As students develop their critical-thinking skills through completion of their coursework, they’ll also be better prepared to evaluate the information (or misinformation) presented in the television programs they watch and the publications that they read on a regular basis. However, learning to discern the meaning behind the message can take practice, especially if they’re used to viewing this material simply as “entertainment.”

In his book Becoming a Critical Thinker, Eighth Edition, Vincent Ryan Ruggiero offers a number of exercises that guide students through the process of applying their critical-thinking skills as they watch and read information that comes to them via the mass media. In the following activities selected from the text, students will examine television shows, magazine articles, and newspaper editorials and consider them with a critical eye. Once they’ve completed these three exercises, they’ll have a good idea of how they can use their critical-thinking skills as they watch and read other shows, articles, and bits of information that come to them via the popular media.

Skim the television talk show listings. Then select a show and watch it. Analyze what you saw, answering these and any other relevant questions:

  • What was the show’s theme or discussion topic?
  • What fields did the guests represent: show business, education, particular professions, or others? Are the guests associated with specific attitudes, values, or behaviors? If so, describe those attitudes, values, or behaviors.
  • Why did each guest appear on the show? For example, an author may have published a new book or an actress may have starred in a just released film.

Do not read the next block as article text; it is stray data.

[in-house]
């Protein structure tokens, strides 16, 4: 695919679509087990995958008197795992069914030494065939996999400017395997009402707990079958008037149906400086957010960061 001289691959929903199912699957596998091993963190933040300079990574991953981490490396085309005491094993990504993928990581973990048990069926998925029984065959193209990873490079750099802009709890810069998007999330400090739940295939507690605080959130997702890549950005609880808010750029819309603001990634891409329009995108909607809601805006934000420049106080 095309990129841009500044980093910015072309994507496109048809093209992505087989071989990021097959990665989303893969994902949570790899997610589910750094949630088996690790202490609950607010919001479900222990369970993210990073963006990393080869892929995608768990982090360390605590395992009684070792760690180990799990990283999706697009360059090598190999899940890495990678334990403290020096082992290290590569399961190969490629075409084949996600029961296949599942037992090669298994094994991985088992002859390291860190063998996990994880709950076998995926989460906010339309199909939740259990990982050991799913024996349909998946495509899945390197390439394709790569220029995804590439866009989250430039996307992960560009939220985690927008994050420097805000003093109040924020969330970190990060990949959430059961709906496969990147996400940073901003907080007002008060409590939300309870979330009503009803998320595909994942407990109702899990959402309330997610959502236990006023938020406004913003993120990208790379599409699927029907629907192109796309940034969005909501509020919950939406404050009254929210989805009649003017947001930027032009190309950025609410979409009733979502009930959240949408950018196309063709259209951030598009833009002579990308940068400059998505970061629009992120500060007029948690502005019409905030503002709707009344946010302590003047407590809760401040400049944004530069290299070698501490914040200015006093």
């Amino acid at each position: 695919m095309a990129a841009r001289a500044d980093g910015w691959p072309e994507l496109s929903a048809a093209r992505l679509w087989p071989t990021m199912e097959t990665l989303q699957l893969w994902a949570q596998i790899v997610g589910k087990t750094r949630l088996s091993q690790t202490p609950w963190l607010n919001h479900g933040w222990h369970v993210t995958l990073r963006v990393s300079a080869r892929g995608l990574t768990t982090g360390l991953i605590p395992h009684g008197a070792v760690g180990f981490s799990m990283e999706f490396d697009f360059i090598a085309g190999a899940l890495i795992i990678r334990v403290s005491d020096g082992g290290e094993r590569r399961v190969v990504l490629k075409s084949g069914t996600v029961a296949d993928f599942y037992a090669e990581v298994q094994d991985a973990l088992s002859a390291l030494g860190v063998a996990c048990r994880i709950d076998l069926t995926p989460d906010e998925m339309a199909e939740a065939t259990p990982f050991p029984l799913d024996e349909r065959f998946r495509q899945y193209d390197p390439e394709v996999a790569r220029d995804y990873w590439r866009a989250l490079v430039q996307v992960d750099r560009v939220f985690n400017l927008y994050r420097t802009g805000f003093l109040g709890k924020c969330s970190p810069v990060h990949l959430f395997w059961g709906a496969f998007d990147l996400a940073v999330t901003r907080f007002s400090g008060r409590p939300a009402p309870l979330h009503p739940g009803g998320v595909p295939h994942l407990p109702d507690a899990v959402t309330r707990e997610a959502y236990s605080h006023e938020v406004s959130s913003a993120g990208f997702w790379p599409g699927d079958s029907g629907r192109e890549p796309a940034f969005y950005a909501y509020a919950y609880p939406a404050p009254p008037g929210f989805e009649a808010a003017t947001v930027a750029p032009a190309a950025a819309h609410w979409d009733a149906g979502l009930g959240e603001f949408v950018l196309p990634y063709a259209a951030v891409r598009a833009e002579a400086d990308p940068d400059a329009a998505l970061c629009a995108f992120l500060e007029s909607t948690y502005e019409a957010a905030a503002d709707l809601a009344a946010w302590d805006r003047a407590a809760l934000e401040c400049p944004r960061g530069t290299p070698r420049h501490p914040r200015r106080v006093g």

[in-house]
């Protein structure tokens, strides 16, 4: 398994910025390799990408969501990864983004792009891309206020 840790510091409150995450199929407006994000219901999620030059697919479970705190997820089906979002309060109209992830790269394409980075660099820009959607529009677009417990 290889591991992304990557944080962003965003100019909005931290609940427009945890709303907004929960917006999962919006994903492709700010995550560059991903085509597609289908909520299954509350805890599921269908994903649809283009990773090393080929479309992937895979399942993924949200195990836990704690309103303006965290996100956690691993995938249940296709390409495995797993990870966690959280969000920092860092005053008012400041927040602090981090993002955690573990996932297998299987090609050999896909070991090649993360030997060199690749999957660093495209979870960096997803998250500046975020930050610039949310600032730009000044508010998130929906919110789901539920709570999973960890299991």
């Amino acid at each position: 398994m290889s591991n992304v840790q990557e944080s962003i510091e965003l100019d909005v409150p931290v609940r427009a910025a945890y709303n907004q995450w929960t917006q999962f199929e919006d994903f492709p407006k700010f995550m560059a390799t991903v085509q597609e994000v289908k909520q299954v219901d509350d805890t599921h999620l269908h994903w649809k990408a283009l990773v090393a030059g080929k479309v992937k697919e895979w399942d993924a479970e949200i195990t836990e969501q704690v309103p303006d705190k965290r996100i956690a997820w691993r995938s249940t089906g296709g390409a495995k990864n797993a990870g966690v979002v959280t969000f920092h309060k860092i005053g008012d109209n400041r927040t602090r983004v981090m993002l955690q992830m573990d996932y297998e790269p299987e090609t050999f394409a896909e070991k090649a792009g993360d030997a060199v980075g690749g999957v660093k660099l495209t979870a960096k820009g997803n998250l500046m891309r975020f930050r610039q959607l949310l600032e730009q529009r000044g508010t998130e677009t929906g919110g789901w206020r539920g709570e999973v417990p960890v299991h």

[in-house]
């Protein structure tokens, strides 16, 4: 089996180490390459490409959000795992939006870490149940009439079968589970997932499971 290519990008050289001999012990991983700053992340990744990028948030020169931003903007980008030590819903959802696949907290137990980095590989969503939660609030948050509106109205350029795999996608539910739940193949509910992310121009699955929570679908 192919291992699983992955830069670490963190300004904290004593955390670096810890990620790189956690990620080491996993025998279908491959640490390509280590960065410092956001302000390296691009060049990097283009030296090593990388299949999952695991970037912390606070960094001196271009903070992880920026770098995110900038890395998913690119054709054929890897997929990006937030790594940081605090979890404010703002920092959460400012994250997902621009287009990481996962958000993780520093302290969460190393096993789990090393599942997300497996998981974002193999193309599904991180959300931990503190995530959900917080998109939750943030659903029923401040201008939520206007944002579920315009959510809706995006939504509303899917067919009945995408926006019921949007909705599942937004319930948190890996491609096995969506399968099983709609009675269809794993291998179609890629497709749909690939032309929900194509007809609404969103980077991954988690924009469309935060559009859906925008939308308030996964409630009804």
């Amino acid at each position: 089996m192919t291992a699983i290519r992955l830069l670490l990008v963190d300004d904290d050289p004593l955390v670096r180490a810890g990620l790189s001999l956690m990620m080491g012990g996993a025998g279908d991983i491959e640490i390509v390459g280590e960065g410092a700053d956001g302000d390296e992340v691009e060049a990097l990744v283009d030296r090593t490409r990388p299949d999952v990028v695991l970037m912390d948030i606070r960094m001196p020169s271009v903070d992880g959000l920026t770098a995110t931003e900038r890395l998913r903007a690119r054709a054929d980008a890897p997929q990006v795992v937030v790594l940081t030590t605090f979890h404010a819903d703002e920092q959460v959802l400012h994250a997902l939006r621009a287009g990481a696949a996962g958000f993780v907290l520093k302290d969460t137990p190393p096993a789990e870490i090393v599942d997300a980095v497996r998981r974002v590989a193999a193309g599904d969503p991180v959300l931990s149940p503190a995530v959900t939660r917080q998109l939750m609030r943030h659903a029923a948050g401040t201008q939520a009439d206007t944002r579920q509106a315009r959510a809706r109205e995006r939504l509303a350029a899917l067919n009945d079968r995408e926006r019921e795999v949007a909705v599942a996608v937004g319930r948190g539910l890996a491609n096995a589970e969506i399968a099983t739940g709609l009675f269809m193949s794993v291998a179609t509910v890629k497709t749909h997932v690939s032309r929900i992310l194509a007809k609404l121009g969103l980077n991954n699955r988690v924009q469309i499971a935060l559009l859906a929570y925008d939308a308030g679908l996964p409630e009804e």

• What kinds of questions did the host ask? Professional questions? Personal questions? Questions that seemed outside the person’s expertise?
  • Were any specific attitudes and values encouraged? If so, what were they?
  • How much time did the host allow for each answer? Did the guest have an opportunity to elaborate on answers? How much time was devoted to each guest?
  • How many times was the discussion interrupted by commercial breaks?

Finally, write a composition of at least several paragraphs, focusing on this question: Would regular viewing of talk shows like the one you watched be good preparation for the probing discussions conducted in college classrooms? (177-178)

Examine the current editions of several newsmagazines, such as Time and U.S. News and World Report, or one written from a particular ethnic perspective. Select a single news item and compare the treatment it is given in each magazine. Decide which magazine’s treatment is most biased and which is least biased. Support your findings. Present your decision and explanation. (184)

Choose the largest newspaper in your area or a newspaper serving a large audience, such as USA Today. Read the main editorial of the day. Also read any news story mentioned in the editorial. Then answer the following questions:

  • What position does the editor take on the issue? What support does he or she offer for this position?
  • What other positions could be taken on the issue? How might those positions be supported? Before answering these questions, you may wish to research the issue by visiting the library or interviewing experts.
  • What are the editorial’s strengths and weaknesses?
  • What position is most reasonable in light of the evidence? Present your response in a composition of at least several paragraphs. Another option is to write your response as a letter to the editor. If you do this, consider sending the letter to the newspaper. (185) 

Reference: Ruggiero, V.R. 2015. Becoming a Critical Thinker, 8th ed. Stamford, CT: Cengage Learning.

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